Cody Karey proved he was no small potato in Canada's kitchen.
The aspiring young cook from Fort St. James took the hardest road of any challengers on this year's MasterChef Canada TV competition, but he made it to the final four, and even when the panel of celebrity chef judges cut him from the program on the penultimate episode, they did so wincing and admitting his talent was every bit as worthy as the two who remained to vie for kitchen supremacy in the final stage.
Karey's youth showed in almost every episode. His 24 years were easily eclipsed by almost everyone involved in the MasterChef Canada production, and that inexperience led Karey through a weekly obstacle course of mistakes and missteps. Common themes for him were troubles with timing, letting his personality overpower his cooking skills, and getting on the wrong side of some of the other challengers. He was almost always in the bottom contingent each week when cuts were made by judges Alvin Leung, Claudio Aprile and Michael Bonacini.
Yet, there were other common themes for him, not the least of which was survival. Each week he made it through. At one point he was even eliminated on a technicality (forgotten raspberries on a replication task) but won his way back to the show through an unexpected restoration event.
If his time management skills were in question, his ingredient management skills were not. He always used up the clock, but he didn't waste a second preparing dishes the judges raved over and with creative presentations that popped the eyes.
His grasp of recipes, his preparation ideas, his lateral thinking under pressure, and his understanding of food properties from a variety of cultures and styles were almost impossible to believe for one so young, had they not been caught on camera.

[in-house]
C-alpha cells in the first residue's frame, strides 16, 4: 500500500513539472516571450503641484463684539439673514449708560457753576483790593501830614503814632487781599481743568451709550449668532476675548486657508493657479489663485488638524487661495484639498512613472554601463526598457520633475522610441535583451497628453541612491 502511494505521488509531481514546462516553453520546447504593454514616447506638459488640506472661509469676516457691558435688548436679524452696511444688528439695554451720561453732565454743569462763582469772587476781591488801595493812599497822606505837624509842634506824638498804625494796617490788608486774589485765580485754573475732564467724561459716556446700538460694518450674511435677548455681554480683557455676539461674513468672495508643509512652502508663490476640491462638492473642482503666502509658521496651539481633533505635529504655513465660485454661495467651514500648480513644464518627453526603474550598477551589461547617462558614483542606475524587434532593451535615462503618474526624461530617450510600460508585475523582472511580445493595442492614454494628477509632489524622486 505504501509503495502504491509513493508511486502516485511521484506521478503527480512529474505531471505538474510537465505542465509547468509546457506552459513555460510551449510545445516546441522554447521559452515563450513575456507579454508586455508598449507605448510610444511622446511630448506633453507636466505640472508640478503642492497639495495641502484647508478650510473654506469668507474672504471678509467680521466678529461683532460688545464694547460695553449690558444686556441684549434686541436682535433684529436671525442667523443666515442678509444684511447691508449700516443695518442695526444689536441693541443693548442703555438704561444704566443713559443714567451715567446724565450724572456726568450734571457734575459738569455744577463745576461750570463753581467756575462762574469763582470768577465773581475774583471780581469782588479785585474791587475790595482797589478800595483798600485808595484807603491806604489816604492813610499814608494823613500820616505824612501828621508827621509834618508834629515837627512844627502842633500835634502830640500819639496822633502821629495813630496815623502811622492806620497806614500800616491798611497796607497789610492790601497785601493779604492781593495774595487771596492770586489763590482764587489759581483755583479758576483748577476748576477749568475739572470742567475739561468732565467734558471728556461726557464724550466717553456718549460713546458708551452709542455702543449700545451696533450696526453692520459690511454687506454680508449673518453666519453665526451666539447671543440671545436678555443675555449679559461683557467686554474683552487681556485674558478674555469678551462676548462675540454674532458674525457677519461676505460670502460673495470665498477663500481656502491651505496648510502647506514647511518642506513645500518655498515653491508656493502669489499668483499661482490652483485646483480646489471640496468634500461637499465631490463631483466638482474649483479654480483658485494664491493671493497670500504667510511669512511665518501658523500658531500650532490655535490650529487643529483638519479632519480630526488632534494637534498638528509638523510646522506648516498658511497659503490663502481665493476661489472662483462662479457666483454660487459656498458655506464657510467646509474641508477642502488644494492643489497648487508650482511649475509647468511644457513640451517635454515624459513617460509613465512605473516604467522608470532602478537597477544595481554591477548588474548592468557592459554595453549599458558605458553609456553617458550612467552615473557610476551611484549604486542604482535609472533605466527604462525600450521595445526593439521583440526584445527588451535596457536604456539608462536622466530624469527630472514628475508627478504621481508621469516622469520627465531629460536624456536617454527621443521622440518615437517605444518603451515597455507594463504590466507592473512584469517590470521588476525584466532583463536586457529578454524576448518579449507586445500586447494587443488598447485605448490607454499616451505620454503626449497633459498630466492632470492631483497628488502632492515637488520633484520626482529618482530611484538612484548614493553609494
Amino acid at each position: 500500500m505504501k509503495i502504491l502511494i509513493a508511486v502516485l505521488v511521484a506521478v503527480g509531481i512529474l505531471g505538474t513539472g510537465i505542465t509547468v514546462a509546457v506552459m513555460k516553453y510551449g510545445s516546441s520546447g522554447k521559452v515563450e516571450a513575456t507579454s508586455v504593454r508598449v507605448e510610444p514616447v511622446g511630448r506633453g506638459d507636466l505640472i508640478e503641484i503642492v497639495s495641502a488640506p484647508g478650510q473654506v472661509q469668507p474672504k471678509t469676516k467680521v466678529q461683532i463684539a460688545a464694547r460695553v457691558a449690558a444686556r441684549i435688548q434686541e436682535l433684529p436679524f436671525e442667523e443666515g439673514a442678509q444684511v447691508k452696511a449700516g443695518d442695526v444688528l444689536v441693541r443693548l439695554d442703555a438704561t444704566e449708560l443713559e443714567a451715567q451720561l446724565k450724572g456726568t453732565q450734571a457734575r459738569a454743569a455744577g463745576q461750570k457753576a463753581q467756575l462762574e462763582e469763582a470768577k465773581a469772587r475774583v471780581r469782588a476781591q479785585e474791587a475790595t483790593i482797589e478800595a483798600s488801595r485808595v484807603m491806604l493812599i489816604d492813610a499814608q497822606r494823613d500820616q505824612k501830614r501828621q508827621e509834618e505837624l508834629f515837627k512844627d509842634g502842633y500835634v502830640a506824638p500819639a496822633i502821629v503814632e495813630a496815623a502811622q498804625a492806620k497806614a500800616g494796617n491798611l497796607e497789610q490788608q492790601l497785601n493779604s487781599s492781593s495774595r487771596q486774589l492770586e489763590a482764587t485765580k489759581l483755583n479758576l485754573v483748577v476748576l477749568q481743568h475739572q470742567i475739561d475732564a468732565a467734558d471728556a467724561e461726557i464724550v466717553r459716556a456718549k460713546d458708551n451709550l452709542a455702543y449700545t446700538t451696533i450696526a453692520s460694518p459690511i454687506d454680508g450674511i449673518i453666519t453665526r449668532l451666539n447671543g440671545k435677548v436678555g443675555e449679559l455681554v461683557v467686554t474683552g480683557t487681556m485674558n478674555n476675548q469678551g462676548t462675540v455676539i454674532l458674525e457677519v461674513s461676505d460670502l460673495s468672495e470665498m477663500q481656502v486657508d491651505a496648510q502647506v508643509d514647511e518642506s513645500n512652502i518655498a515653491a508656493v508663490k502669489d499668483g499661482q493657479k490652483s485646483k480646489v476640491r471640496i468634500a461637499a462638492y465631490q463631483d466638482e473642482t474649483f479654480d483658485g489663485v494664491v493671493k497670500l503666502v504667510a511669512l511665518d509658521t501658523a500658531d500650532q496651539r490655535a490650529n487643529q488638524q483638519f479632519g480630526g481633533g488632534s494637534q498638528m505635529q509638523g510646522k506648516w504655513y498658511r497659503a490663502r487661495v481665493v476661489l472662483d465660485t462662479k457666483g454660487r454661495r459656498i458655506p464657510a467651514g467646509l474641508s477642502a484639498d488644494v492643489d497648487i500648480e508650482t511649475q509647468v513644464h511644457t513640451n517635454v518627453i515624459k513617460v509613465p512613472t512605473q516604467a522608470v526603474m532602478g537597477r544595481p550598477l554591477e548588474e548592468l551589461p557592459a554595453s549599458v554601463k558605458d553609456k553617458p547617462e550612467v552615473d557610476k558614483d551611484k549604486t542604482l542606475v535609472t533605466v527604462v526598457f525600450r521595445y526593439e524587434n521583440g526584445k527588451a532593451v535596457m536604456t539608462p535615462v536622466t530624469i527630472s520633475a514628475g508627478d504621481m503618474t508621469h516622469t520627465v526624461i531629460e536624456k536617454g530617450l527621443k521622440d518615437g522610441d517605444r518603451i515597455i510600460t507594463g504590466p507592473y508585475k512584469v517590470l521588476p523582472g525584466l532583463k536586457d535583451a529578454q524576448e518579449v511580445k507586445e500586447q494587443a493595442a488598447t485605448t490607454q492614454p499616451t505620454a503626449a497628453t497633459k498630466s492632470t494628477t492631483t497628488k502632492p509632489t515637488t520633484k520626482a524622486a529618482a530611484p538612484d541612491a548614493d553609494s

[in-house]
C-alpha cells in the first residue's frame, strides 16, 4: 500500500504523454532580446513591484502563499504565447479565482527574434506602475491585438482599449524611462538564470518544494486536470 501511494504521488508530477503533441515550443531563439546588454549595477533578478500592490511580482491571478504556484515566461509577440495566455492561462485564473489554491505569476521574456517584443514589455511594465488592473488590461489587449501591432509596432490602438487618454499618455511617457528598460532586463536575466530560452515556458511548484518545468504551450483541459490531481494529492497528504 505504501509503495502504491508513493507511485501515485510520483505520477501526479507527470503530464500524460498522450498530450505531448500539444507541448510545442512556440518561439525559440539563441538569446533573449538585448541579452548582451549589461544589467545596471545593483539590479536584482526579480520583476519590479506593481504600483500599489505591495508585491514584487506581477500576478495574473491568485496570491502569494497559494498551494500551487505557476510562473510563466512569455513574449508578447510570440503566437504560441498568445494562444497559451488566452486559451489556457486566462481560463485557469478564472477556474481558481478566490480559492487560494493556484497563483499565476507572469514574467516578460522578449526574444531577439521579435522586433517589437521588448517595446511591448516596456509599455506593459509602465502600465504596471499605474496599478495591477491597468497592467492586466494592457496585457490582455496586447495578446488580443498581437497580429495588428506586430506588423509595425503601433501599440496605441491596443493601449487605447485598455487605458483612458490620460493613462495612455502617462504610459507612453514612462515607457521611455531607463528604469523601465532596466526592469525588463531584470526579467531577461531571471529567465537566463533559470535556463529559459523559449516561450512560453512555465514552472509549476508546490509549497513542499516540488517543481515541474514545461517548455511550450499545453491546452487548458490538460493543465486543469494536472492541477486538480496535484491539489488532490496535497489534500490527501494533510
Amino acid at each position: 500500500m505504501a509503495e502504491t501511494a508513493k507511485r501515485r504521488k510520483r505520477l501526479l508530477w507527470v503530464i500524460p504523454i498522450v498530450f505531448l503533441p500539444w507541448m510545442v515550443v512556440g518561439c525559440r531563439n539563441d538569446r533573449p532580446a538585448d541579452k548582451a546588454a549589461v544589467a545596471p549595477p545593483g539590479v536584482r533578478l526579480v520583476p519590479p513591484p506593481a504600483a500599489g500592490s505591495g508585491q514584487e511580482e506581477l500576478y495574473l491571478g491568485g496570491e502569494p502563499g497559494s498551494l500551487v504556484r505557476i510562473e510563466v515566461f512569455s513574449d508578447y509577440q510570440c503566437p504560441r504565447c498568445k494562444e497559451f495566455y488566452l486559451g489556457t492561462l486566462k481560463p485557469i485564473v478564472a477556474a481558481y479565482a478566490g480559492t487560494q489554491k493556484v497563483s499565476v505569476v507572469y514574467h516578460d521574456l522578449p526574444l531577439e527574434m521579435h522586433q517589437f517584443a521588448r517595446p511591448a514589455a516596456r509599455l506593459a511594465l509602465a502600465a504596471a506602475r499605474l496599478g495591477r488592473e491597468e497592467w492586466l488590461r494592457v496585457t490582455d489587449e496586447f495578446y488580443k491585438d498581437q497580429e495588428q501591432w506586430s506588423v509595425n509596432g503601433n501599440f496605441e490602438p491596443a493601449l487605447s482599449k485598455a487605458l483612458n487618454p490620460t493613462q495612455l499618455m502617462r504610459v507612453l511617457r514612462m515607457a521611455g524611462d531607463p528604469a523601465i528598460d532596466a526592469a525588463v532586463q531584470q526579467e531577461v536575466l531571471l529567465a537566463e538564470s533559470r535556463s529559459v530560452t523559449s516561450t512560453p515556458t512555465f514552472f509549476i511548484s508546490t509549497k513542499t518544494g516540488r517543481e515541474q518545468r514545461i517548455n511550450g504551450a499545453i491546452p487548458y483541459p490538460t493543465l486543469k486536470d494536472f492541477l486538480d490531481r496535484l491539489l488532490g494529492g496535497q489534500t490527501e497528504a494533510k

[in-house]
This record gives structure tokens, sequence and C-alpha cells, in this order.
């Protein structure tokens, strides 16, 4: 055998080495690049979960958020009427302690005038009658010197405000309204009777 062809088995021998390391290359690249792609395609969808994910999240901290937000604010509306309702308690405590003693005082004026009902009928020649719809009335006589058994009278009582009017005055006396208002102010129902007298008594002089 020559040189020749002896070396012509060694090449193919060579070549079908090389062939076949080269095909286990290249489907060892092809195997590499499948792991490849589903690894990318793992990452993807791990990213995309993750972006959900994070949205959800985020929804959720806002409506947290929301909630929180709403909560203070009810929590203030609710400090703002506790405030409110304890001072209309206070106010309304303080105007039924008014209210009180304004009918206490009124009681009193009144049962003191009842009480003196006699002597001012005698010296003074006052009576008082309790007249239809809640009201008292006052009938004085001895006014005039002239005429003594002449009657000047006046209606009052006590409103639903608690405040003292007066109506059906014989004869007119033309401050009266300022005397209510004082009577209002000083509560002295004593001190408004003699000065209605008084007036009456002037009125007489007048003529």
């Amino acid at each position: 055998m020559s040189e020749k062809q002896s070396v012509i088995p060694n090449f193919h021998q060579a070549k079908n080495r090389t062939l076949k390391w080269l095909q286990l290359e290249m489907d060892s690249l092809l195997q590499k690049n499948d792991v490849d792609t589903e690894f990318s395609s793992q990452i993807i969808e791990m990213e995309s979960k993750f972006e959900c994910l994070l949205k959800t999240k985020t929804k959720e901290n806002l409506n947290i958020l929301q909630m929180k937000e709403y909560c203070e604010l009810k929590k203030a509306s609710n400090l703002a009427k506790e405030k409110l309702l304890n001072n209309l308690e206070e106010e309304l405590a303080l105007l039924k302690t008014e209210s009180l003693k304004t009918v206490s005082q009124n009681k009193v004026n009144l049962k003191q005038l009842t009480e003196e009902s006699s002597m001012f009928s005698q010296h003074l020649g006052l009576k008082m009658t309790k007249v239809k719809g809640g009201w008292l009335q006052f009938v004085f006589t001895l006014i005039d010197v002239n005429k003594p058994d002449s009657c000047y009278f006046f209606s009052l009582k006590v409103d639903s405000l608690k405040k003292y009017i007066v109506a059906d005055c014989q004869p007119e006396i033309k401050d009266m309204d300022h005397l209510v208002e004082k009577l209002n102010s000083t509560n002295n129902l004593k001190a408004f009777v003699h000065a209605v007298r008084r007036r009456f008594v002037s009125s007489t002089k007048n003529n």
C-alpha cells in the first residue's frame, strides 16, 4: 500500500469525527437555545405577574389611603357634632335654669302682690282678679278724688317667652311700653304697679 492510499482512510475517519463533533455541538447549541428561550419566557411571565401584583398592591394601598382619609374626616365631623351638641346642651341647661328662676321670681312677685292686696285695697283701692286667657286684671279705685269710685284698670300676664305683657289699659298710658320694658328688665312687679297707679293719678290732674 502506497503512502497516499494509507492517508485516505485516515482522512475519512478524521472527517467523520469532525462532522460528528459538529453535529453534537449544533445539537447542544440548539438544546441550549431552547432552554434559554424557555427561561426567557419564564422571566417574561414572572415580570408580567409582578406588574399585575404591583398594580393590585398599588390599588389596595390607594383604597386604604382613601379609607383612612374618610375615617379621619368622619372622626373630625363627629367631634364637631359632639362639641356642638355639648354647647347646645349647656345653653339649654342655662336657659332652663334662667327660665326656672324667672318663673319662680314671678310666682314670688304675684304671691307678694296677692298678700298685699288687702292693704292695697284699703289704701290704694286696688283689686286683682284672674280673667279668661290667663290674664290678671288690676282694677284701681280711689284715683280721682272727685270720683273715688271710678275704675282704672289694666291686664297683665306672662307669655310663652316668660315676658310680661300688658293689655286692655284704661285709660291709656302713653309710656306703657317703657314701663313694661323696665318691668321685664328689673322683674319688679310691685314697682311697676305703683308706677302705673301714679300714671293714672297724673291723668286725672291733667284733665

He also showed by the end that personality assumptions (as a young, tall, assertive, handsome man, he was sometimes given a belittling eye by other competitors) were incorrect. Even his harshest personal critics became outspoken supporters of his kind, supportive and intelligent true self, revealed by the time the series drew to a close.
Sunday is the final episode, pitting David Jorge of Surrey against Line Pelletier of Edmundston, New Brunswick.
So how does Karey feel having to watch the boiling finale on television instead of being in it?
"It's really hard to describe," he told The Citizen. "After the first time (eliminated) I knew what the mistake was. I was fired up and upset because it was a bloody raspberry. It was cut and dried and there was no question about it. When it's down to how much seasoning is on a fish, it's surprising and disappointing. I really feel I put myself on a plate in that final challenge, and it came down to the other people up against me with just as much passion and determination. I'd have loved to go one step further, but by the same token, these are incredible cooks and to make it that far alongside them was a blessing and an honour and a fabulous experience."
He left with high praises from the judges. They made no secret of the anguish they felt sending home Karey and fellow participant Sabrina Poirier of Montreal on the second-last episode.
"I am one of the top four cooks in all of Canada. And that is nothing to be ashamed of. That is success," he said, and is already looking ahead at what his future might hold. He is a professional recording artist by primary trade, and he has shown a passion and talent for high cuisine as well, so he has twin art forms to work with.
"I just want to say a real heartfelt thank-you to everyone up there in northern B.C. who has followed the journey, before MasterChef Canada and during," he said. "It has been really cool and really humbling as well to feel that outpouring of support, so thank you and I hope walking with me through this has inspired some people to think big and reach out to go for it. I see so many people back home who are so close to realizing their dreams, so if I can be an example, I'd love to consider that one of the things that got achieved from this whole experience. To see a kid from Fort St. James on this kind of stage, and go right to the final four, might be that little nudge some people need to take that leap of faith. Go after whatever it is you want to happen in your life."
Karey listed a long menu of attributes for both Jorge and Pelletier and - aside from B.C. pride riding with Jorge - could not predict a winner between the two of them.
The final food fight happens Sunday night at 8 p.m. on CTV.